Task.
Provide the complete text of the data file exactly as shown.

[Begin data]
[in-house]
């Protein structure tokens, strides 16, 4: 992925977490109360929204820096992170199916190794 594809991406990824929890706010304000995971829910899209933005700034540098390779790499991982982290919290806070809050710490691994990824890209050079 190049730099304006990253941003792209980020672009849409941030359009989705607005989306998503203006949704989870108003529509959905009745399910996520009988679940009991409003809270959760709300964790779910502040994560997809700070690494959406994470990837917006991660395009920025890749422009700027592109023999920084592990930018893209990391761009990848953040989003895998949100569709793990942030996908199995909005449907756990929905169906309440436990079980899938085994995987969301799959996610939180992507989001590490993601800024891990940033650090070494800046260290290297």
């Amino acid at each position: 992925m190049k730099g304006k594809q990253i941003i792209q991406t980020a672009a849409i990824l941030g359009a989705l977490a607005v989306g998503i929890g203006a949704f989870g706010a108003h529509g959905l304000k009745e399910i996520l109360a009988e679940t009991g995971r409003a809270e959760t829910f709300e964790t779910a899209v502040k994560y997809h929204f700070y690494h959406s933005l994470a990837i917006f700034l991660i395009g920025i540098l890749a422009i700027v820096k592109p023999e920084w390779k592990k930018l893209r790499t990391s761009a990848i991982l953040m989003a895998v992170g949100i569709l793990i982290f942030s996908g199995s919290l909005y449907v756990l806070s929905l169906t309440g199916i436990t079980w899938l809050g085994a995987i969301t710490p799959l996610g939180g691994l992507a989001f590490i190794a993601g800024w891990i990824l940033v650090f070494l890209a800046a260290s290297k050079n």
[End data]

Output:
[in-house]
């Protein structure tokens, strides 16, 4: 992925977490109360929204820096992170199916190794 594809991406990824929890706010304000995971829910899209933005700034540098390779790499991982982290919290806070809050710490691994990824890209050079 190049730099304006990253941003792209980020672009849409941030359009989705607005989306998503203006949704989870108003529509959905009745399910996520009988679940009991409003809270959760709300964790779910502040994560997809700070690494959406994470990837917006991660395009920025890749422009700027592109023999920084592990930018893209990391761009990848953040989003895998949100569709793990942030996908199995909005449907756990929905169906309440436990079980899938085994995987969301799959996610939180992507989001590490993601800024891990940033650090070494800046260290290297």
């Amino acid at each position: 992925m190049k730099g304006k594809q990253i941003i792209q991406t980020a672009a849409i990824l941030g359009a989705l977490a607005v989306g998503i929890g203006a949704f989870g706010a108003h529509g959905l304000k009745e399910i996520l109360a009988e679940t009991g995971r409003a809270e959760t829910f709300e964790t779910a899209v502040k994560y997809h929204f700070y690494h959406s933005l994470a990837i917006f700034l991660i395009g920025i540098l890749a422009i700027v820096k592109p023999e920084w390779k592990k930018l893209r790499t990391s761009a990848i991982l953040m989003a895998v992170g949100i569709l793990i982290f942030s996908g199995s919290l909005y449907v756990l806070s929905l169906t309440g199916i436990t079980w899938l809050g085994a995987i969301t710490p799959l996610g939180g691994l992507a989001f590490i190794a993601g800024w891990i990824l940033v650090f070494l890209a800046a260290s290297k050079n």